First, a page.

Group 1 Group 2 Group 3 Group 4
Sodium Chloride, NaCl Sodium Acetate,
NaC 2H3O2
Aluminum Chloride, AlCl3
Sodium Oxalate, Na2C2O4 Sodium Carbonate, Na2CO3
Potassium Nitrate, KNO3
Ammonium Chloride, NH4Cl
Sodium Bicarbonate, NaHCO 3
Zinc Sulfate, ZnSO4
Copper (II) Sulfate, CuSO4 Sodium Phosphate, Na3PO4
Potassium Chlorate, KClO3
  • Each group then presents their findings to the class on large poster paper or a white board, showing the net ionic equations and pH levels they recorded. These presentations are key, as each group must explain both their predictions for each assigned salt and whether or not the prediction was supported by the data. Also, students must attempt to explain any data that does not match their predictions or otherwise does not make sense.
  • The net ionic equations on the posters serve as the models for all students to examine as part of their inquiry experience. As their fellow students present, students ask clarifying questions, and record their findings.
  • During this lab, the students usually observe pH readings shifted to the acidic end of the scale. As the presentations continue, they gradually realize that this is true across all of the groups, and eventually someone realizes that everyone assumed that the deionized water has a pH of 7. This usually leads to a student excitedly jumping up and testing the pH of the water, which is always slightly acidic due to dissolved carbon dioxide from the air. This allows students to experience first-hand the value of communicating with other groups; in this case, they discover an unexpected variable affecting all of their data.
  • Engagement in this lab is enhanced by the fact that they are responsible for the predictions, data collection, presentations and, most importantly, discussion of discrepant events.

For the Student

Lesson

Background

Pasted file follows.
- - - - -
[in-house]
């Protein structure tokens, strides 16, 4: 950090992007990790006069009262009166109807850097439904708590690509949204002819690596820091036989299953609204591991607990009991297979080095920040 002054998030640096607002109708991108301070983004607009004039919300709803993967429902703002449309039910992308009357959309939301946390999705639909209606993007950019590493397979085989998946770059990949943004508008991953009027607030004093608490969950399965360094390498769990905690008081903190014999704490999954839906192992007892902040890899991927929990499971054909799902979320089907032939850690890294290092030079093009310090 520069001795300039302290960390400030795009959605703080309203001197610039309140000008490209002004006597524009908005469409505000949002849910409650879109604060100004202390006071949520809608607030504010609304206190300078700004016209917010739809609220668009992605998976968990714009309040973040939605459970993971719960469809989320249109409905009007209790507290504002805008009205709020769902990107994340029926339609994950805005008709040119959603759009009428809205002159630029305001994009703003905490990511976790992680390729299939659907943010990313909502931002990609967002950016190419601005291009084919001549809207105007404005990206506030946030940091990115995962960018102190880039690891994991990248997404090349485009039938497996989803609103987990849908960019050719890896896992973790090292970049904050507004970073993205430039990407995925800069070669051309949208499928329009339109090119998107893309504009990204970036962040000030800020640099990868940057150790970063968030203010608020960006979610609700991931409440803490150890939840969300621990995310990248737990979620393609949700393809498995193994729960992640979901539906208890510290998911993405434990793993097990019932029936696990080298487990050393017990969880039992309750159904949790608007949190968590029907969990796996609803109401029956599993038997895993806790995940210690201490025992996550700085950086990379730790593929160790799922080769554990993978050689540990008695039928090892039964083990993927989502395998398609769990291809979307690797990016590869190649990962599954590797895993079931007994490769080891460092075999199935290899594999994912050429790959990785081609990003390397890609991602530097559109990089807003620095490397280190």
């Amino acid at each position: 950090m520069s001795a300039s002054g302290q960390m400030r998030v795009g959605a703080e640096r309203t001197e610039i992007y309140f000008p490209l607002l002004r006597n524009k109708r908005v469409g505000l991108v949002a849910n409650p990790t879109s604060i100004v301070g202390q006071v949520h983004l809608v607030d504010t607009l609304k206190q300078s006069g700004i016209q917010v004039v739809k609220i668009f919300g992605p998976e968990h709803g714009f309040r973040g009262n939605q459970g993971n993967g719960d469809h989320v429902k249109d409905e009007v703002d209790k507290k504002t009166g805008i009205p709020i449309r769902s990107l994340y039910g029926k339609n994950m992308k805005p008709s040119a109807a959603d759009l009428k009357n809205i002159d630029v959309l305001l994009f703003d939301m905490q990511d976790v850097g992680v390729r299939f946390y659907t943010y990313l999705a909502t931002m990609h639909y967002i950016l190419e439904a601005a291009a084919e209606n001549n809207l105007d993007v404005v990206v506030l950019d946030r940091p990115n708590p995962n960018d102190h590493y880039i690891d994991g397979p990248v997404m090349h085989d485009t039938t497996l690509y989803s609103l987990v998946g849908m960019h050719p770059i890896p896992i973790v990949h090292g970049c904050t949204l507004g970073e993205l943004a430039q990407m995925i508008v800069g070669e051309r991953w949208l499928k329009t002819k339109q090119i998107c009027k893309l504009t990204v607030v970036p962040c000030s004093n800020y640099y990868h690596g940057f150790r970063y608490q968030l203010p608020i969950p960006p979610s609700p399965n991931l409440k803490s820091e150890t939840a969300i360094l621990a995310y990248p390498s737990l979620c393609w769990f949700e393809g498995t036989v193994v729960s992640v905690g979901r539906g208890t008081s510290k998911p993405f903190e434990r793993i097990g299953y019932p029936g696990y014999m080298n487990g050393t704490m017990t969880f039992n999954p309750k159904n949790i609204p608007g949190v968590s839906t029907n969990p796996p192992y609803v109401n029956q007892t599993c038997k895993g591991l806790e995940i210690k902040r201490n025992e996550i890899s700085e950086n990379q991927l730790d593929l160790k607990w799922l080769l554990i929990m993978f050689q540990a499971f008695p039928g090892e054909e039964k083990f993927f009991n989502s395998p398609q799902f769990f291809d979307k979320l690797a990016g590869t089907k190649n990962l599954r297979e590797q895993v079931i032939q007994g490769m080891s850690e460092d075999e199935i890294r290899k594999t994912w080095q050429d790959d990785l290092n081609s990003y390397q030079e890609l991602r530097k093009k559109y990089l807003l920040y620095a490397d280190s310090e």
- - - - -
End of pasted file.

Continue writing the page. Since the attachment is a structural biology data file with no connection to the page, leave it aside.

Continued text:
Many chemical reactions are carried out in water solution. Water, a solvent, provides a medium in which the reacting substances may come together. In acidic and basic solutions, we have considered the H+ and OH- ions formed directly from acids and bases by the process called ionization. We will now consider the formation of H+ and OH- ions by the reaction of an ion with water. This reaction is called hydrolysis.

Normally salts are produced by acid-base neutralization. If this were entirely true, a dissolved salt would always produce a neutral solution in water. However, the solutions of some salts are not neutral. Pure water ionizes:

2H2O(l) ↔ H3O+(aq) + OH-(aq)

But the H3O+ and OH- concentrations are very low; approximately 1 x 10-7 ions per mole.

Water molecules can act either as a proton (H+) donors or proton acceptors. A salt that is formed from a weak acid and a strong base will generally form water solutions that are basic. The basic anion accepts a proton from a water molecule forming a weak acid and leaving OH- ions from the water molecules in solution. The solution will be basic due to the increase of OH- ion concentration.

Salts that are formed from a strong acid and a weak base generally form water solutions that are acidic. The acidic cation donates a proton to the water molecule, forming a weak base and creating H3O+ ions in solution. In addition, water molecules may accept protons from the hydrated metallic cations; imagine the water molecules surrounding the metal ions being replaced by hydroxide ions.

For metal(II) ions: M(H2O)62+ + H2O ⇄ M(H2O)5(OH)+ + H3O+

For metal (III) ions: M(H2O)63+ + H2O ⇄ M(H2O)5(OH)+2 + H3O+

Objective

The purpose of this experiment is to observe hydrolysis and to discover which salt solutions are neutral, acidic, or basic. Your job is to predict whether each salt will be acidic, basic or neutral in solution, test your predictions, and then report back to the class.

Materials

  • 100ml beakers
  • Spatulas
  • Glass stir rods
  • pH Hydrion paper
  • Distilled water
  • Salts (see chart)
  • Labeling tape and markers
  • Universal Indicator
  • Parafilm
  • Large poster paper or white board

Safety